By Spencer Perry

Habanero Consulting Group sponsored the April Employee Communications meet-up, and here is what Jay and Spencer had to say about improving your intranet.

Intranets are one of the many tools an internal communicator uses every day. In most organizations, intranets are places for communication, collaboration, and document management.

There is immense potential for your corporate intranet to do more for your organization and internal communications strategies. Here are few tips to improve your portal and demonstrate the value of a strong intranet experience to the rest of your organization.

  1.  Start with research

Analytics from your current intranet are a great way to start planning for a portal redesign, upgrade, or enhancement. Tools will tell you what kinds of content are popular, the locations with the highest and lowest access, and what kinds of terms are searched most often.

While these numbers give you an understanding of areas to direct your intranet investment, often the best place to get supporting data is your employees. Interview people to find out why they use or don’t use the intranet, but don’t just stop there. Observe people as they work and use the current portal, noting the way they interact with pages, search, and content. This qualitative research is great to test ideas and validate your hard data.

As with anything related to measurement, ongoing monitoring is key. On a regular basis, survey your users to find out how the intranet supports their day-to-day tasks. Analytics and research is not an area you can only look at every few years before you perform a major upgrade.

  1. Get governance going

Governance is a topic that nearly everyone has a different definition for. For us, it encompasses all of the aspects and players it takes to keep your portal not just operational, but evolving.

This includes things such as:

  • Operational activities such as live help desk tickets and site provisioning
  • Technical considerations like patch upgrades, performance, security, future customizations and application integration.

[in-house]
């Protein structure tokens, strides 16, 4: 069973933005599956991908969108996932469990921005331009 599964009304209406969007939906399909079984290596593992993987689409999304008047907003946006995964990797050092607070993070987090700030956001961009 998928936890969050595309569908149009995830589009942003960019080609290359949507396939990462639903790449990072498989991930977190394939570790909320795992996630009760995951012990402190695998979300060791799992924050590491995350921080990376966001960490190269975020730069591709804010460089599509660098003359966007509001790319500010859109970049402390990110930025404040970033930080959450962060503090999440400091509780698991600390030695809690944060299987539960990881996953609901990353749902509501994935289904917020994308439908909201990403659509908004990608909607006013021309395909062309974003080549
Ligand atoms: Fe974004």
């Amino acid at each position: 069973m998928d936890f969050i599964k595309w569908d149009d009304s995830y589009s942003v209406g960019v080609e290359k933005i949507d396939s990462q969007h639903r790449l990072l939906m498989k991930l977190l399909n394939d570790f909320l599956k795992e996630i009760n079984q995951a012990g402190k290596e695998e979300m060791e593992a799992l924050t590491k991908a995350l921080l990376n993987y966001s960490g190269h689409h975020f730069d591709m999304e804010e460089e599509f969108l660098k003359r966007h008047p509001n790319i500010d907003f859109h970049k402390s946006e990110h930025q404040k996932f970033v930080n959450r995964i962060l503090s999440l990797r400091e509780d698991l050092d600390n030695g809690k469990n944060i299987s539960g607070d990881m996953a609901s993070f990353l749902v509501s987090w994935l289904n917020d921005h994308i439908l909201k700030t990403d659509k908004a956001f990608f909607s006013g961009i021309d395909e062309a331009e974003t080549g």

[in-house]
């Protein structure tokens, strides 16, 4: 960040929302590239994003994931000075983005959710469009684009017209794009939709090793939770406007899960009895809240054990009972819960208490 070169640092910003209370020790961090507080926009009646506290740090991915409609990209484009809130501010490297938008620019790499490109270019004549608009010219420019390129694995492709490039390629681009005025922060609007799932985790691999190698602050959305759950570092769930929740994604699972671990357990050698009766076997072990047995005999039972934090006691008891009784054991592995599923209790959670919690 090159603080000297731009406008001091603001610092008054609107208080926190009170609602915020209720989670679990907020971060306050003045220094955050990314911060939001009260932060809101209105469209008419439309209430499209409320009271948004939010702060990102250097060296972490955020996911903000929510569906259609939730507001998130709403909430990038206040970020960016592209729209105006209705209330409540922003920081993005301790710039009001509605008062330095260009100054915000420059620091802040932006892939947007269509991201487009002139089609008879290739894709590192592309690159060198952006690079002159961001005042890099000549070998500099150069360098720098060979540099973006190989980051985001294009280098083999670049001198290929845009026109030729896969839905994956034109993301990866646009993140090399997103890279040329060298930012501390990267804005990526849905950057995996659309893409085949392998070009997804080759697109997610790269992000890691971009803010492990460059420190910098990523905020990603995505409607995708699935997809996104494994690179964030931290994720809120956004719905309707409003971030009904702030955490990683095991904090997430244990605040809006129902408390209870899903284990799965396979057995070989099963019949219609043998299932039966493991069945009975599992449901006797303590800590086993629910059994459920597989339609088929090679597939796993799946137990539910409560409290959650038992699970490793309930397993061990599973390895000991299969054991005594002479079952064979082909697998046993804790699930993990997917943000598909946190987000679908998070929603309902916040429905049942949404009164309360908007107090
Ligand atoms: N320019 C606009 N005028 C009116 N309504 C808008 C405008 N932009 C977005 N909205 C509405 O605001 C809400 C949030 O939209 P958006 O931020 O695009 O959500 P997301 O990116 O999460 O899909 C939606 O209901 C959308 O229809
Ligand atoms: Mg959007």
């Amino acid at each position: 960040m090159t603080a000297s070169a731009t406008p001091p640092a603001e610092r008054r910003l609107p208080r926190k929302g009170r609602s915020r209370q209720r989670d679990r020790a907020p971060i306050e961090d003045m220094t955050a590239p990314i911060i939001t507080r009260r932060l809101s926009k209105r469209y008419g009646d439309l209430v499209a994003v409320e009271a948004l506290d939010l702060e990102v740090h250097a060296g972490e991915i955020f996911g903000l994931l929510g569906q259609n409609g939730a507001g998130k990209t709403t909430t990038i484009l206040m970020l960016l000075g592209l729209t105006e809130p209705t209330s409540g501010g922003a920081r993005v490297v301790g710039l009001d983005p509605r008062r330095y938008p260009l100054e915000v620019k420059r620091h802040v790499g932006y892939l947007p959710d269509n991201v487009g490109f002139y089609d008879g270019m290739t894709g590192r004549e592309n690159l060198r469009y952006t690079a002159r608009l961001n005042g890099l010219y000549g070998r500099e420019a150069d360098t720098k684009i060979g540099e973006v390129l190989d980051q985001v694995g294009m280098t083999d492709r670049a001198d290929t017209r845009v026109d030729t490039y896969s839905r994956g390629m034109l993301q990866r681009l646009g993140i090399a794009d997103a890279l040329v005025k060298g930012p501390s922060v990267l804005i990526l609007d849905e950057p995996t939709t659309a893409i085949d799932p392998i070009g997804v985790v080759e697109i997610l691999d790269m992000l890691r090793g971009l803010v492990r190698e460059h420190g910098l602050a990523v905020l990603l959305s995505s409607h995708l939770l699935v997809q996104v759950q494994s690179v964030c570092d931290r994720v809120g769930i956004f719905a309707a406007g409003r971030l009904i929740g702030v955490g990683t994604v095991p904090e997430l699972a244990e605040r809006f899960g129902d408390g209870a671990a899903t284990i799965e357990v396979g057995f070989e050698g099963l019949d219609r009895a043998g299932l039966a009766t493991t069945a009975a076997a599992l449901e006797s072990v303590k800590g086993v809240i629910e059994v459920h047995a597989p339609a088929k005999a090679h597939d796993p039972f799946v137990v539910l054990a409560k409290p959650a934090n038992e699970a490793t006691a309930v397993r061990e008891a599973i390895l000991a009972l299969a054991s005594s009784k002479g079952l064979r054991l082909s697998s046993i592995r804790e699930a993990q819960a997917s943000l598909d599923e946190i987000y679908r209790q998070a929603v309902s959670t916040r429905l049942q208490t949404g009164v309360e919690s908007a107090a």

• Content processes, including determination of who is going to write, edit, review, approve, and archive content.
  • Strategic direction, and establishing who decides what the short and long-term vision for the portal are.

No portal is successful without considering all of the above items, and the quicker they’re considered, the more time you and your organization will be able to address them.

  1. Involve senior leaders early

Involving senior leadership from the beginning of an intranet project is key to success and support within your organization.

One way to gauge a leader’s support for an intranet is to include them in pre-project user interviews. You may find a senior stakeholder in an unlikely department, and someone who already uses and loves the existing solution is an advocate you can include to build consensus and organizational support.

When formulating your roadmap and design vision, get decision makers in the room who will be there to support each phase of the project. Once this work is done, your team will have a network of people throughout the company who understand where the intranet is going, why decisions were made, and what needs to happen to accomplish the goals you set.

  1. Design to fit your audience

An intranet has to feel like it fits with your organization’s culture. Instead of choosing platforms on features and functionality, evaluate the effectiveness of a platform based on the value they’ll provide. Take a close look at areas like social, integration, and access for employees on the go.

With that, there are a few aspects you have to consider to match an intranet to a culture.

  • Focus on the social